Managing risks

While entrepreneurs and business leaders are still adjusting to the “new normal” brought about by Covid-19, a new extraneous event has come as a shock — the Russia-Ukraine conflict.

We are already feeling its impact in terms of high fuel prices and the escalating costs of food and commodities. Interest and inflation rates will most likely surge and global economic growth will slow down.

Coupled with the forthcoming national elections, which have been described as turbulent due to the divisions between political camps and supporters, the external landscape is fraught with risks.

But not all risks are external to an organization. There are risks related to operations and people, like the Covid-19 infections, that may disrupt operations, or those related to internally instigated cybersecurity breaches. These are easier to manage with the establishment of policies and procedures.

Rule-based risk management, however, will not lessen the impact of external factors such as a pandemic, disasters, calamities, financial crises, and the impact of wars.


A framework I use in understanding and managing risks is from Robert Kaplan and Anette Mikes who, in the article “Managing Risks: A New Framework” in the June 2012 issue of the Harvard Business Review, presented a new risk categorization that allows executives to tell which can be managed through a rules-based model and which require alternative approaches.

According to the authors, the first step in creating an effective risk management system is to understand the qualitative distinctions among the types of risks that organizations face. Based on their research, risks fall into three categories.


Category 1 comprises preventable risks. These are internal to the organization, are controllable and need to be eliminated or avoided. They are mostly due to breakdowns in routine operational processes such as unauthorized, illegal, unethical, incorrect or inappropriate actions by personnel.

Organizations should have a zone of tolerance for oversights, defects or errors that will not result in severe damage to the organization and for which achieving complete avoidance is too costly.

Generally, they should seek to reduce, if not eliminate, these risks since they don’t derive any strategic benefit from taking them on. A rogue trader or a salesman bribing a government official may produce some short-term profit, but over time, such actions will be damaging to the company’s value.

This type of risk is best managed through active prevention such as closely monitoring operational processes and constantly guiding employee behaviors and decisions toward desired norms. There is considerable literature already existing on rules-based compliance approaches.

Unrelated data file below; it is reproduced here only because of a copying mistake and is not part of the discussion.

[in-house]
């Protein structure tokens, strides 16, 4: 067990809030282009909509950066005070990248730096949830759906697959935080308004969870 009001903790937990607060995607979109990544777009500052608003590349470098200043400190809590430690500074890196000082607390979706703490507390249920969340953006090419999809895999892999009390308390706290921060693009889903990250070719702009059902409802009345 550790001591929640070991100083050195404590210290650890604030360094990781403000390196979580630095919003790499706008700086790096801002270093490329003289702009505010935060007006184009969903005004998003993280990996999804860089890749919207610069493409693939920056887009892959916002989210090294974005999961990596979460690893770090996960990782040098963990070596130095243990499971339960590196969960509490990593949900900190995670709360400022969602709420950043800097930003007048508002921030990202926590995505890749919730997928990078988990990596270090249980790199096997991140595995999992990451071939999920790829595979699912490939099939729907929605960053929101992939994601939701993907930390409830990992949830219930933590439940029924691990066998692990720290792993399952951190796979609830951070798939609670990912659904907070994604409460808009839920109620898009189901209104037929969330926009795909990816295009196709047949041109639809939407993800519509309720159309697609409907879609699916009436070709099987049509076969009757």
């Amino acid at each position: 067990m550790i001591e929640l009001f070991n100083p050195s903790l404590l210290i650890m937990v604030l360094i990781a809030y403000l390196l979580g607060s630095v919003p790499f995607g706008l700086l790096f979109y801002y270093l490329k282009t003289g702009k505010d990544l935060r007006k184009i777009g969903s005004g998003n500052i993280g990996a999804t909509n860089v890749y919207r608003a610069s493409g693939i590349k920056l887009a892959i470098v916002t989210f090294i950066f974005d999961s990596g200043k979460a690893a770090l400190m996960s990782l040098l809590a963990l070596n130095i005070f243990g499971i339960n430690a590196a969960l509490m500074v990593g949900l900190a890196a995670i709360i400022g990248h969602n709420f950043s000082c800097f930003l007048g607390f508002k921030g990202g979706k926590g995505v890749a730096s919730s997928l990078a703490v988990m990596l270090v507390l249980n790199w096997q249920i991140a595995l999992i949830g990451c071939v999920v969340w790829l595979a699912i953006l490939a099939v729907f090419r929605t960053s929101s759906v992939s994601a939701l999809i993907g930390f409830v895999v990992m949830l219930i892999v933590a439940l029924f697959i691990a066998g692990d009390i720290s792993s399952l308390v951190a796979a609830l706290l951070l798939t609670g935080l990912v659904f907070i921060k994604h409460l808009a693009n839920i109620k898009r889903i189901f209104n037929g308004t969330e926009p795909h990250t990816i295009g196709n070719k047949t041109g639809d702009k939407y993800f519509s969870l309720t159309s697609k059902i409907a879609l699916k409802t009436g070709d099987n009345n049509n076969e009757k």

Category 2, meanwhile, is that of strategy risks. An organization consciously takes on some risk in order to generate superior returns from a strategy. For example, a bank assumes credit risks when it lends money or many companies take on risks through research and development activities.

Risks arising from strategy formulation and implementation are quite different from preventable risks because they are not inherently undesirable. A strategy that expects high returns generally requires the company to accept significant risks and managing these is a key driver in capturing potential gains.

To manage strategy risks, the organization needs a risk management system instead of a rules-based control model. This is to reduce the probability of the assumed risks materializing and to improve the organization’s ability to manage or contain the risk events should these occur. The system should enable companies to take on higher-risk, higher-reward ventures instead of stopping them from trying risky activities or investments.


Category 3, lastly, involves external risks. These arise from events outside the organization and are beyond its influence or control. These include natural disasters and political/major macroeconomic shifts. Because organizations cannot prevent such from happening, management must focus on identification and impact mitigation. Executives can deal with external risks by using tools such as scenario planning, long-range analysis, and war gaming.

It pays to understand the categories of risks that your organization is facing and correspondingly apply the appropriate tools to manage the risks. As it appears, we will be facing more risks in the near and medium-term.

The author is the founder and CEO of Hungry Workhorse, a digital and culture transformation consulting firm. He is a fellow at the US-based Institute for Digital Transformation and teaches strategic management in the MBA program of De La Salle University. The author may be emailed at